|Energy | Pages 142-143 ||
When too many electrons build up in one spot, the resulting forces can create a channel of electrically charged gas--a plasma. An electric current will immediately spark through the plasma to relieve the imbalance. You don't mind feeling that shock when you touch a car door or your dog's nose, but you'd prefer not to ignite a spark on your computer's circuit board. The strongest naturally occurring sparks are considerably more hazardous. Billions of tiny ice particles rub together to produce electron imbalances within storm clouds. When the electrons arc to another cloud or to the ground, we call the spectacular discharge lightning. Our salty fluids make our bodies good electrical conductors. As a result, plasma channels often connect to someone's head--or the upraised club of a careless golfer--to launch the discharge.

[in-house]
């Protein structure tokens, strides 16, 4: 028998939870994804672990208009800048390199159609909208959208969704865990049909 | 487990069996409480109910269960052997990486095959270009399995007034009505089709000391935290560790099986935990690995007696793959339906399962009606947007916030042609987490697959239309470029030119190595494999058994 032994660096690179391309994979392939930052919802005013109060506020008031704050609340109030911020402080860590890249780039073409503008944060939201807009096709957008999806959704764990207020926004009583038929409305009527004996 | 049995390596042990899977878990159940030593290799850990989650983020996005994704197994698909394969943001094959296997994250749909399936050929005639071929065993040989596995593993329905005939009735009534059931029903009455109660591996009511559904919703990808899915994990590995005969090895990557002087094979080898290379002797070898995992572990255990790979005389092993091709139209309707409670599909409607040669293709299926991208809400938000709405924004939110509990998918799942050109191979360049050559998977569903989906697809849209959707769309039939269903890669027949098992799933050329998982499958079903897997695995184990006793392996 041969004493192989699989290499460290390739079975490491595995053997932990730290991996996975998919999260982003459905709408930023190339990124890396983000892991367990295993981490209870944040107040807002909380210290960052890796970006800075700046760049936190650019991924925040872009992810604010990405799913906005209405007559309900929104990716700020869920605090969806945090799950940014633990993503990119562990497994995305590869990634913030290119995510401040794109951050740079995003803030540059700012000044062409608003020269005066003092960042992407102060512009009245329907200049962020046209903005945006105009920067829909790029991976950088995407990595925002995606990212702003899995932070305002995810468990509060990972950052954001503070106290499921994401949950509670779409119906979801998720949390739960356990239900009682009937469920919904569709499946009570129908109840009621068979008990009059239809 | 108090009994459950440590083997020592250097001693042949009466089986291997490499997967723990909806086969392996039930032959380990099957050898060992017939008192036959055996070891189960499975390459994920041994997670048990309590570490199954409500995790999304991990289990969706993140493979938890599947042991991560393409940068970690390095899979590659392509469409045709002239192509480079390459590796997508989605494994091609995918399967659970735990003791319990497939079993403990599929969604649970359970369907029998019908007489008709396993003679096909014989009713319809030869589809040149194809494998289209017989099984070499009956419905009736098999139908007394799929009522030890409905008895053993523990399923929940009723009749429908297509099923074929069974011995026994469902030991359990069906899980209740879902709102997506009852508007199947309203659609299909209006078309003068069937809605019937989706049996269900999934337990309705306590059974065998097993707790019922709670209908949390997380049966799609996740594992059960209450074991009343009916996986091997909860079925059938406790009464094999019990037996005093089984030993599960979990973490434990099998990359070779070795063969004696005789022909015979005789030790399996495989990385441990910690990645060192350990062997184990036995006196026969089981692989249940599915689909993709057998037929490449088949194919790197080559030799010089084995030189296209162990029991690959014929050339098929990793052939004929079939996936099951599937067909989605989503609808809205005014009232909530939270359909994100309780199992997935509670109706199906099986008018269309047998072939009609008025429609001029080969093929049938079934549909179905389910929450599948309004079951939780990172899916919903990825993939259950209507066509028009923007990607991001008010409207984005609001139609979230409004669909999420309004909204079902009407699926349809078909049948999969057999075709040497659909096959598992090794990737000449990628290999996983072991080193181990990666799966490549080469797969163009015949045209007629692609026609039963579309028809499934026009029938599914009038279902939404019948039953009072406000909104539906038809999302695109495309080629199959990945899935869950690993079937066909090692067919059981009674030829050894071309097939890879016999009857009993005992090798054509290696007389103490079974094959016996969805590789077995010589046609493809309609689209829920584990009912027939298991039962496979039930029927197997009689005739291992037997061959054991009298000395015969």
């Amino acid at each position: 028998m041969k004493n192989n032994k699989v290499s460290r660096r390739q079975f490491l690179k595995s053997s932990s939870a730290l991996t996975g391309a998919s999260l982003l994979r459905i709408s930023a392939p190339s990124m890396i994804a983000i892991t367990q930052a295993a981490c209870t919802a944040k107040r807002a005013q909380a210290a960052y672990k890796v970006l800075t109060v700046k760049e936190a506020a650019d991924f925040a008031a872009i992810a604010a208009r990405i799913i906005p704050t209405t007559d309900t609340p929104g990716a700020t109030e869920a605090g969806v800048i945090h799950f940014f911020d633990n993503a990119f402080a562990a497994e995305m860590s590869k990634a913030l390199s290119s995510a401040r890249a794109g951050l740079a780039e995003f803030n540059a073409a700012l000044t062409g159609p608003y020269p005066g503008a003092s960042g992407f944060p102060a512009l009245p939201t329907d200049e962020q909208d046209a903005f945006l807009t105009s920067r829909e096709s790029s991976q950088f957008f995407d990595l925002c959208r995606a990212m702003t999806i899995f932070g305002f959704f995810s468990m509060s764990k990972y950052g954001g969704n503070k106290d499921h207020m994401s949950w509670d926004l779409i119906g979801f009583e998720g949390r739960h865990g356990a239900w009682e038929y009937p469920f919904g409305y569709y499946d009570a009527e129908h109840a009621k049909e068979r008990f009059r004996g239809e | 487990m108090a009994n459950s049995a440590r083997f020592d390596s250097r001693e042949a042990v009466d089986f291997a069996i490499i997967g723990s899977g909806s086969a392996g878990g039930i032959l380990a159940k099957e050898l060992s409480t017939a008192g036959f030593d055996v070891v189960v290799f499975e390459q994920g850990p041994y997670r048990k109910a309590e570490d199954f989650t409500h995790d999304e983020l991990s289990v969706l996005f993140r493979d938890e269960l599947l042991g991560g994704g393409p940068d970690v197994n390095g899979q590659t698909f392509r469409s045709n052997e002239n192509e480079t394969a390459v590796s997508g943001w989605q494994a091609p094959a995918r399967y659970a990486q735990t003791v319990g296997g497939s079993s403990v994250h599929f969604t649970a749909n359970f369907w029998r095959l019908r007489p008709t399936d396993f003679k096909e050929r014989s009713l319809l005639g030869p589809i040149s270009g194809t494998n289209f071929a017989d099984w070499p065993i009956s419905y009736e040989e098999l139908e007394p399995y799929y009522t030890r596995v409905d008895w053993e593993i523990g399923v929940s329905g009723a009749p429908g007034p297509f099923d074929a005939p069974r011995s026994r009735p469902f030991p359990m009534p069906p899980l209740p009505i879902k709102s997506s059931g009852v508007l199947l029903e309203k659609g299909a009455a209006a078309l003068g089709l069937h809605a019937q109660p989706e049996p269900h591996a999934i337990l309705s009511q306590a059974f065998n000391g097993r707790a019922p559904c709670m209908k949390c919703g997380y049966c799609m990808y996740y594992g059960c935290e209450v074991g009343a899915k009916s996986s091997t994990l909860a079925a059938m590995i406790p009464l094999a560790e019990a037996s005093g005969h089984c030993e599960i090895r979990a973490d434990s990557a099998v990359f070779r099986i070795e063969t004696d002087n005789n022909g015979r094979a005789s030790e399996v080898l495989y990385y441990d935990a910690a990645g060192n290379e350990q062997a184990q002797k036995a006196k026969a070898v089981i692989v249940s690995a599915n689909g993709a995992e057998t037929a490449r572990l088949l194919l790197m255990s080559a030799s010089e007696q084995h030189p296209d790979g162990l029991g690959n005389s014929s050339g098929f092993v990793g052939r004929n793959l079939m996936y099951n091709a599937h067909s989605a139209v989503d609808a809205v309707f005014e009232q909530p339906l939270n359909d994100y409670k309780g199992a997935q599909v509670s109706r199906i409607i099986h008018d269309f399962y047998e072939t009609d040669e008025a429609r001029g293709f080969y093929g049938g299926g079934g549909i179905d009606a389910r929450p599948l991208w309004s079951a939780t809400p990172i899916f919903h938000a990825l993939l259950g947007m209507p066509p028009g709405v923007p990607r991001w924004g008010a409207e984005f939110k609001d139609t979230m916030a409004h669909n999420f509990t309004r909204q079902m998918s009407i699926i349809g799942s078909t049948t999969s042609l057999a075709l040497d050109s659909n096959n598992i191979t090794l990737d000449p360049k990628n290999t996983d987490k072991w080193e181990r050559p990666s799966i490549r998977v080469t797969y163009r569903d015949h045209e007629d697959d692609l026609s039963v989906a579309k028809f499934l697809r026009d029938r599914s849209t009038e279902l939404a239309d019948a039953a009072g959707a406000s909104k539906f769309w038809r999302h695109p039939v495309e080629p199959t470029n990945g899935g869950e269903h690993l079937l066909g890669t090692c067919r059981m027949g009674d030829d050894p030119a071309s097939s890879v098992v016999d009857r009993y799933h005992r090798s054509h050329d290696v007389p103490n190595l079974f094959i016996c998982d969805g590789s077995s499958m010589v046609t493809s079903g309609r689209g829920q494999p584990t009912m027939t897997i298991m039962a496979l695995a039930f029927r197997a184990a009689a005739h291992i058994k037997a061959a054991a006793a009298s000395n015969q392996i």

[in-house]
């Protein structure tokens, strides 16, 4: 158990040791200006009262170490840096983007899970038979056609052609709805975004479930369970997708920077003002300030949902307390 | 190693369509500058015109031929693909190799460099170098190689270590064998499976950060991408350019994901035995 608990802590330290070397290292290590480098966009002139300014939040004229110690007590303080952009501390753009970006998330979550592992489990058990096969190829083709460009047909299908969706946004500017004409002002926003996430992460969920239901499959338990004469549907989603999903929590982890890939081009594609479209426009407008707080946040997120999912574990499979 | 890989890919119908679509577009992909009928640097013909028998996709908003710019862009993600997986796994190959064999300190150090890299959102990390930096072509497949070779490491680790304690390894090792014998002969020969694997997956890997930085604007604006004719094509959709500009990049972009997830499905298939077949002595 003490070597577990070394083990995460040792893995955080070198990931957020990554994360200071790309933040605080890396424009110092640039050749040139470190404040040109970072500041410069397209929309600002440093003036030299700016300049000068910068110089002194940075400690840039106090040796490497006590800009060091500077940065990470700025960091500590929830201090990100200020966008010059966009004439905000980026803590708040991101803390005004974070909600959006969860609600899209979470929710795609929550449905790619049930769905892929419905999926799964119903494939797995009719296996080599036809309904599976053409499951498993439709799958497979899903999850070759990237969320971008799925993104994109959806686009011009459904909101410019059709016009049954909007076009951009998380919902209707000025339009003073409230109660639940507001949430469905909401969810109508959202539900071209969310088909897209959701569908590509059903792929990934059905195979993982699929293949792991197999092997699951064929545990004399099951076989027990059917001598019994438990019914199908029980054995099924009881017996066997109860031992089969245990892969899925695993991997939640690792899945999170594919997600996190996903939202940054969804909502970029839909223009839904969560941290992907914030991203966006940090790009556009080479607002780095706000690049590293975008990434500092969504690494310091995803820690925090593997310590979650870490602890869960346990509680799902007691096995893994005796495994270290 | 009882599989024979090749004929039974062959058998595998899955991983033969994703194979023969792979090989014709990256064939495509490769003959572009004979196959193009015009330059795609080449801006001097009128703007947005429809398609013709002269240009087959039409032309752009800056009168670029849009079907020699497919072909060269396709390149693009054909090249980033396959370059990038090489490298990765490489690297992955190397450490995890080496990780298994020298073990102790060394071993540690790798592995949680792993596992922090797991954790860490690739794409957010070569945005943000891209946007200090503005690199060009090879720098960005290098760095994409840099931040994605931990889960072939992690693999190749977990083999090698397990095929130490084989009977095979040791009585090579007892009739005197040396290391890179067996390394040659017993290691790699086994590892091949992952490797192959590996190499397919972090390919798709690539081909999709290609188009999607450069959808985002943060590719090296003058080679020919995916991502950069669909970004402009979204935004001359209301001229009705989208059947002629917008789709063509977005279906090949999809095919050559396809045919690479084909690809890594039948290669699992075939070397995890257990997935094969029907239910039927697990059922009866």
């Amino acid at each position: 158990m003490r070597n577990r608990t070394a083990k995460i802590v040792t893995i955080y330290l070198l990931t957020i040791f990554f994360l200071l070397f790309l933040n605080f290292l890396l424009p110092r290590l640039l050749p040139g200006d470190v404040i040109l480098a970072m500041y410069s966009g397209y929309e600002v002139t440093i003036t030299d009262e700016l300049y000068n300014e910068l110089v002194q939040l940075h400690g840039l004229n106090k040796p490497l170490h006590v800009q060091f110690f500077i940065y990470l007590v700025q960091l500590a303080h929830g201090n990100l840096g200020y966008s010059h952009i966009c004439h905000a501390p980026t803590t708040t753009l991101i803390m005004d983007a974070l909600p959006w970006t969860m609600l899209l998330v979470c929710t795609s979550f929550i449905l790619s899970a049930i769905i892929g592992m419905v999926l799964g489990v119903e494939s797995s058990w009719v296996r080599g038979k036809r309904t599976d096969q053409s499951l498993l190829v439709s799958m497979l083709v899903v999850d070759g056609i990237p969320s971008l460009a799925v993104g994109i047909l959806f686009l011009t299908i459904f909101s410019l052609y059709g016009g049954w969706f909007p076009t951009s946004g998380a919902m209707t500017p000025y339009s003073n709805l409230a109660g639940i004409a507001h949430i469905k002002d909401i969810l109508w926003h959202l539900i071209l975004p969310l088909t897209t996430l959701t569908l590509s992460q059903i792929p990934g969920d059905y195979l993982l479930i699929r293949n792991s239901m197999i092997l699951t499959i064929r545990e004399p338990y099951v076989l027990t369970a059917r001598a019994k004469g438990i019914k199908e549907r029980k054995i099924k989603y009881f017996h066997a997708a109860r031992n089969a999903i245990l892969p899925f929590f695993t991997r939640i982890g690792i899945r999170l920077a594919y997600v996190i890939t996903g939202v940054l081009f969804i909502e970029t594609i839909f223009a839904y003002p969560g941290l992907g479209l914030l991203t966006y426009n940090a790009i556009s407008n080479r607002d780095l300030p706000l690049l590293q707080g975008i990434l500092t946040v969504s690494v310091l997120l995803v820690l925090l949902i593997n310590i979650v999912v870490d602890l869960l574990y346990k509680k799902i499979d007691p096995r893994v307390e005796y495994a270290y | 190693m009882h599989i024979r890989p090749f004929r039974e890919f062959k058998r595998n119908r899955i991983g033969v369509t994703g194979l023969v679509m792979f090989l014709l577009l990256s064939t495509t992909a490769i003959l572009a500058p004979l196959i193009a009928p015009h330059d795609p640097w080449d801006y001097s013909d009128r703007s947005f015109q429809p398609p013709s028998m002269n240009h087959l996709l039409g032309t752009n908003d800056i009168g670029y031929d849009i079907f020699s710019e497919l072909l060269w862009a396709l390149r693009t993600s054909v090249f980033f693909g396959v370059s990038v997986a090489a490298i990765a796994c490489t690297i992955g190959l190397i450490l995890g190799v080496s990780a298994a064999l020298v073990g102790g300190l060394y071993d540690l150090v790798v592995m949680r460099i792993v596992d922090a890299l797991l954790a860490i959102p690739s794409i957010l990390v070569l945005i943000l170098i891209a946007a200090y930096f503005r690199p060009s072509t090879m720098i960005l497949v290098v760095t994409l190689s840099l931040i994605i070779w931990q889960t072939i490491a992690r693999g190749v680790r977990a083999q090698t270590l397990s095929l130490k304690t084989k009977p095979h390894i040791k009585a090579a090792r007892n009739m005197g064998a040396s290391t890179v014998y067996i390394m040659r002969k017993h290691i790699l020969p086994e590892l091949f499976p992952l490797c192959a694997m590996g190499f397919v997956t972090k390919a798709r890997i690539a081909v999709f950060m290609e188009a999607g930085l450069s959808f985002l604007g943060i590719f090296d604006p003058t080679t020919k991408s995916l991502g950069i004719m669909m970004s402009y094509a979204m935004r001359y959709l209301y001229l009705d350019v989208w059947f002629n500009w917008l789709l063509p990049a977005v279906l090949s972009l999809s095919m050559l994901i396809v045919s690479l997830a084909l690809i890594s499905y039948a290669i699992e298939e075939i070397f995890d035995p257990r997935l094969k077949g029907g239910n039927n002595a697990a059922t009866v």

These fatal shocks on Earth pale next to those on Jupiter and Saturn, where thunderclouds are thousands of times larger. Lightning bolts from the gas giant planets would devastate entire cities if they struck here. The system of satellites around Jupiter hosts an even more impressive electrical display. The volcanic moon Io ejects sulfurous gas into space. This charged material circles Jupiter in an enormous torus--a doughnut-shaped region laced with magnetic fields. As Io orbits Jupiter and passes through the torus, a current flows between them. Carrying about 2 trillion watts, it's the most powerful electrical circuit in the solar system, save for those on the Sun. The current creates bright auroras near Jupiter's poles and makes the environment near Io dangerous for spacecraft.
Smaller electric currents course through Earth's interior and, to varying degrees, the interiors of other planets. Earth contains an iron core, as well as minerals near the surface that are susceptible to electromagnetic forces. Iron within the molten outer core flows readily, while slow stirrings in the overlying rock carry material toward and away from the core. This drives a weak but large-scale electric current. The exact mechanism still isn't clear, but, as Oersted showed, moving electric fields spawn (continued)